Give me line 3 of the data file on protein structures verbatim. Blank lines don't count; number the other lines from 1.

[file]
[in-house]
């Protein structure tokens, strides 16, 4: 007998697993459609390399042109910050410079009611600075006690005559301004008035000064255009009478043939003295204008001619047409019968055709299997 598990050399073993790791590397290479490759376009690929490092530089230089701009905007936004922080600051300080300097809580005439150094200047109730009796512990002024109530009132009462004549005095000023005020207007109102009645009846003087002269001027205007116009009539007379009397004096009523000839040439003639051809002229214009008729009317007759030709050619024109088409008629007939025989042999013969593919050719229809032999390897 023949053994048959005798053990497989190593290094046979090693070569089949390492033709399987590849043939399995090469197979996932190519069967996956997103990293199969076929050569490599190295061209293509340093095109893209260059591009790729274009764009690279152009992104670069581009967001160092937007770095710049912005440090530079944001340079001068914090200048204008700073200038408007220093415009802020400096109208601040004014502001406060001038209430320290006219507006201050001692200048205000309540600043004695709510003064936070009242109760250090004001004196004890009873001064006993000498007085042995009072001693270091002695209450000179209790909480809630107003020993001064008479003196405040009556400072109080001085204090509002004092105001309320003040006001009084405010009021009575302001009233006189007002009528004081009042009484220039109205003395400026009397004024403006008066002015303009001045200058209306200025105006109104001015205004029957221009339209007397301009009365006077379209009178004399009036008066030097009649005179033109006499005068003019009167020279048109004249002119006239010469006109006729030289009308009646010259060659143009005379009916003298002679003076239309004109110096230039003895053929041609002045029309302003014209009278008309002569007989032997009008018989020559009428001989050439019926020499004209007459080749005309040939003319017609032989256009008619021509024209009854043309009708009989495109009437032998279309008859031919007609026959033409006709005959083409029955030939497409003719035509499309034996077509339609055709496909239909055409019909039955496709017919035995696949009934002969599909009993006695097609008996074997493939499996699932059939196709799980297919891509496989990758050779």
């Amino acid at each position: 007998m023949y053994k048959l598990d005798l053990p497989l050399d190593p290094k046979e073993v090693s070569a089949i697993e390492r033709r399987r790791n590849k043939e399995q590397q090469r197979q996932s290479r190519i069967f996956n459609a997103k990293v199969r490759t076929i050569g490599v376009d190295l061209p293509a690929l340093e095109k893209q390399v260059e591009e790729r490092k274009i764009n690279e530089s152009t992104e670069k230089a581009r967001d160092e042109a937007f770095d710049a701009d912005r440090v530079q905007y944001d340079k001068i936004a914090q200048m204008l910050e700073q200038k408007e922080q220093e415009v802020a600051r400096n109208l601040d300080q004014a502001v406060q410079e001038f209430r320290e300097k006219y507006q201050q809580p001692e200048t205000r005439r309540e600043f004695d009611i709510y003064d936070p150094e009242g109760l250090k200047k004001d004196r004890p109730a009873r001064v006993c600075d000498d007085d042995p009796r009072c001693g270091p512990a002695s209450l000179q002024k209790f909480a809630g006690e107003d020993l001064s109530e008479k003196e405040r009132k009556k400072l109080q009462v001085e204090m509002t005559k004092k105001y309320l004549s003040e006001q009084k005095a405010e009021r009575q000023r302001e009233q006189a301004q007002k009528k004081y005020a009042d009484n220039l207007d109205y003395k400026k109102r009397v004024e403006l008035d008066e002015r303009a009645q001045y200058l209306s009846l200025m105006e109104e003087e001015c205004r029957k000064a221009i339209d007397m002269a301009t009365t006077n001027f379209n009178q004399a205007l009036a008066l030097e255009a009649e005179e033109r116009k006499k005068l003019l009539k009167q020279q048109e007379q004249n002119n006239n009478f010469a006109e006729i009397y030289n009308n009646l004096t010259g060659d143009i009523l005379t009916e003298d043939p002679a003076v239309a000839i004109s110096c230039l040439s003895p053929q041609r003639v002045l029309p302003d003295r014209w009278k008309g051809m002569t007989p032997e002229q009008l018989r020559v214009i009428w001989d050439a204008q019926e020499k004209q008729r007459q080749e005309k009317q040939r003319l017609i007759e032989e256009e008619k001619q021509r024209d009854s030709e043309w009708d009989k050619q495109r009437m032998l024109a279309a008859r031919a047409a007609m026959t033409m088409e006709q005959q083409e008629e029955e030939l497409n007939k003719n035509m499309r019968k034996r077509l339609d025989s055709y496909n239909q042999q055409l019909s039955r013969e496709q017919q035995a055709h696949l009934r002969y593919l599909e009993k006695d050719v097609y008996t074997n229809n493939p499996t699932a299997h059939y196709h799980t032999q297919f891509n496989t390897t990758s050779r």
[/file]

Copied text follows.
């Amino acid at each position: 007998m023949y053994k048959l598990d005798l053990p497989l050399d190593p290094k046979e073993v090693s070569a089949i697993e390492r033709r399987r790791n590849k043939e399995q590397q090469r197979q996932s290479r190519i069967f996956n459609a997103k990293v199969r490759t076929i050569g490599v376009d190295l061209p293509a690929l340093e095109k893209q390399v260059e591009e790729r490092k274009i764009n690279e530089s152009t992104e670069k230089a581009r967001d160092e042109a937007f770095d710049a701009d912005r440090v530079q905007y944001d340079k001068i936004a914090q200048m204008l910050e700073q200038k408007e922080q220093e415009v802020a600051r400096n109208l601040d300080q004014a502001v406060q410079e001038f209430r320290e300097k006219y507006q201050q809580p001692e200048t205000r005439r309540e600043f004695d009611i709510y003064d936070p150094e009242g109760l250090k200047k004001d004196r004890p109730a009873r001064v006993c600075d000498d007085d042995p009796r009072c001693g270091p512990a002695s209450l000179q002024k209790f909480a809630g006690e107003d020993l001064s109530e008479k003196e405040r009132k009556k400072l109080q009462v001085e204090m509002t005559k004092k105001y309320l004549s003040e006001q009084k005095a405010e009021r009575q000023r302001e009233q006189a301004q007002k009528k004081y005020a009042d009484n220039l207007d109205y003395k400026k109102r009397v004024e403006l008035d008066e002015r303009a009645q001045y200058l209306s009846l200025m105006e109104e003087e001015c205004r029957k000064a221009i339209d007397m002269a301009t009365t006077n001027f379209n009178q004399a205007l009036a008066l030097e255009a009649e005179e033109r116009k006499k005068l003019l009539k009167q020279q048109e007379q004249n002119n006239n009478f010469a006109e006729i009397y030289n009308n009646l004096t010259g060659d143009i009523l005379t009916e003298d043939p002679a003076v239309a000839i004109s110096c230039l040439s003895p053929q041609r003639v002045l029309p302003d003295r014209w009278k008309g051809m002569t007989p032997e002229q009008l018989r020559v214009i009428w001989d050439a204008q019926e020499k004209q008729r007459q080749e005309k009317q040939r003319l017609i007759e032989e256009e008619k001619q021509r024209d009854s030709e043309w009708d009989k050619q495109r009437m032998l024109a279309a008859r031919a047409a007609m026959t033409m088409e006709q005959q083409e008629e029955e030939l497409n007939k003719n035509m499309r019968k034996r077509l339609d025989s055709y496909n239909q042999q055409l019909s039955r013969e496709q017919q035995a055709h696949l009934r002969y593919l599909e009993k006695d050719v097609y008996t074997n229809n493939p499996t699932a299997h059939y196709h799980t032999q297919f891509n496989t390897t990758s050779r």